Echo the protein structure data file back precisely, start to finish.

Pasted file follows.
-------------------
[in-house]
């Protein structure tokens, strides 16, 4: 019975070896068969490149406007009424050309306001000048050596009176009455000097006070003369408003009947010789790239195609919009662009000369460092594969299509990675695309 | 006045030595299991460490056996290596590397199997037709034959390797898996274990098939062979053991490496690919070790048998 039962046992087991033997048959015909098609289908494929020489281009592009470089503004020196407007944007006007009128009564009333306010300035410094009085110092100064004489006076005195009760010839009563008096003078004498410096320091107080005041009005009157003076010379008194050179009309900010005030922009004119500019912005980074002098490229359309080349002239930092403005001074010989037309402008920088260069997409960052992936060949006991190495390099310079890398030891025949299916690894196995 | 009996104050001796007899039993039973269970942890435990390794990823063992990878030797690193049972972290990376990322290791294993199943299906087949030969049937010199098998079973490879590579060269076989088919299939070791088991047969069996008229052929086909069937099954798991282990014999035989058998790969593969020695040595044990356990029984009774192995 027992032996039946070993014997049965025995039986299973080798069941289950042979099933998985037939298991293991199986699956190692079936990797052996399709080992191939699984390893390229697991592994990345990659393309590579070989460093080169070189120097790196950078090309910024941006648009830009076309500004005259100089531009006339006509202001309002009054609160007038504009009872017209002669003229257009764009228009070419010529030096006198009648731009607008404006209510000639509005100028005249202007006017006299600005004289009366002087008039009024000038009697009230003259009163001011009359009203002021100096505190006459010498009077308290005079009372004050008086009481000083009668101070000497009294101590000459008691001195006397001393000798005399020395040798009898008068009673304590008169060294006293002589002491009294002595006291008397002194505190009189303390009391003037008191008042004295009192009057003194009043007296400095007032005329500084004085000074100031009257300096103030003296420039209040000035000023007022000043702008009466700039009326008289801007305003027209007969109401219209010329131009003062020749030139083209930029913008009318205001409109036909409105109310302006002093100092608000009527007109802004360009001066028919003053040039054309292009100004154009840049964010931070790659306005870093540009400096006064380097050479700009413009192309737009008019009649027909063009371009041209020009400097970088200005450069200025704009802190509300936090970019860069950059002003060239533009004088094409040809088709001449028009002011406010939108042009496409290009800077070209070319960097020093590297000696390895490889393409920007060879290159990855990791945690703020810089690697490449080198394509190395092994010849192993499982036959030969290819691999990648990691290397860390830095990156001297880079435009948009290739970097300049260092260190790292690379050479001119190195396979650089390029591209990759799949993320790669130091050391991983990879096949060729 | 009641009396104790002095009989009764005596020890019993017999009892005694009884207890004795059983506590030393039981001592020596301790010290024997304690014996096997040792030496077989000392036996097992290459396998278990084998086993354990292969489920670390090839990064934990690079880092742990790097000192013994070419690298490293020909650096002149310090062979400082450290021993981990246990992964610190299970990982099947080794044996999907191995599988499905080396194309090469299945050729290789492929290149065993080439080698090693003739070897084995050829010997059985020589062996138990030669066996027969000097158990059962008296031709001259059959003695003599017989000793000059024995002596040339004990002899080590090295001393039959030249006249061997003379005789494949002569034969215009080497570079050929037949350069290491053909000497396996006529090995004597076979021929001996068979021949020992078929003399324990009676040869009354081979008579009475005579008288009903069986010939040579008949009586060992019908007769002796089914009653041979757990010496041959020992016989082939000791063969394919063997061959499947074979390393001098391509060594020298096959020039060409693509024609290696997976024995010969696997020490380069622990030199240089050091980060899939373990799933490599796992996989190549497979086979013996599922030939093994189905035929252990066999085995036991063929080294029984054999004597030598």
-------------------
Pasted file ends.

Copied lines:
[in-house]
């Protein structure tokens, strides 16, 4: 019975070896068969490149406007009424050309306001000048050596009176009455000097006070003369408003009947010789790239195609919009662009000369460092594969299509990675695309 | 006045030595299991460490056996290596590397199997037709034959390797898996274990098939062979053991490496690919070790048998 039962046992087991033997048959015909098609289908494929020489281009592009470089503004020196407007944007006007009128009564009333306010300035410094009085110092100064004489006076005195009760010839009563008096003078004498410096320091107080005041009005009157003076010379008194050179009309900010005030922009004119500019912005980074002098490229359309080349002239930092403005001074010989037309402008920088260069997409960052992936060949006991190495390099310079890398030891025949299916690894196995 | 009996104050001796007899039993039973269970942890435990390794990823063992990878030797690193049972972290990376990322290791294993199943299906087949030969049937010199098998079973490879590579060269076989088919299939070791088991047969069996008229052929086909069937099954798991282990014999035989058998790969593969020695040595044990356990029984009774192995 027992032996039946070993014997049965025995039986299973080798069941289950042979099933998985037939298991293991199986699956190692079936990797052996399709080992191939699984390893390229697991592994990345990659393309590579070989460093080169070189120097790196950078090309910024941006648009830009076309500004005259100089531009006339006509202001309002009054609160007038504009009872017209002669003229257009764009228009070419010529030096006198009648731009607008404006209510000639509005100028005249202007006017006299600005004289009366002087008039009024000038009697009230003259009163001011009359009203002021100096505190006459010498009077308290005079009372004050008086009481000083009668101070000497009294101590000459008691001195006397001393000798005399020395040798009898008068009673304590008169060294006293002589002491009294002595006291008397002194505190009189303390009391003037008191008042004295009192009057003194009043007296400095007032005329500084004085000074100031009257300096103030003296420039209040000035000023007022000043702008009466700039009326008289801007305003027209007969109401219209010329131009003062020749030139083209930029913008009318205001409109036909409105109310302006002093100092608000009527007109802004360009001066028919003053040039054309292009100004154009840049964010931070790659306005870093540009400096006064380097050479700009413009192309737009008019009649027909063009371009041209020009400097970088200005450069200025704009802190509300936090970019860069950059002003060239533009004088094409040809088709001449028009002011406010939108042009496409290009800077070209070319960097020093590297000696390895490889393409920007060879290159990855990791945690703020810089690697490449080198394509190395092994010849192993499982036959030969290819691999990648990691290397860390830095990156001297880079435009948009290739970097300049260092260190790292690379050479001119190195396979650089390029591209990759799949993320790669130091050391991983990879096949060729 | 009641009396104790002095009989009764005596020890019993017999009892005694009884207890004795059983506590030393039981001592020596301790010290024997304690014996096997040792030496077989000392036996097992290459396998278990084998086993354990292969489920670390090839990064934990690079880092742990790097000192013994070419690298490293020909650096002149310090062979400082450290021993981990246990992964610190299970990982099947080794044996999907191995599988499905080396194309090469299945050729290789492929290149065993080439080698090693003739070897084995050829010997059985020589062996138990030669066996027969000097158990059962008296031709001259059959003695003599017989000793000059024995002596040339004990002899080590090295001393039959030249006249061997003379005789494949002569034969215009080497570079050929037949350069290491053909000497396996006529090995004597076979021929001996068979021949020992078929003399324990009676040869009354081979008579009475005579008288009903069986010939040579008949009586060992019908007769002796089914009653041979757990010496041959020992016989082939000791063969394919063997061959499947074979390393001098391509060594020298096959020039060409693509024609290696997976024995010969696997020490380069622990030199240089050091980060899939373990799933490599796992996989190549497979086979013996599922030939093994189905035929252990066999085995036991063929080294029984054999004597030598």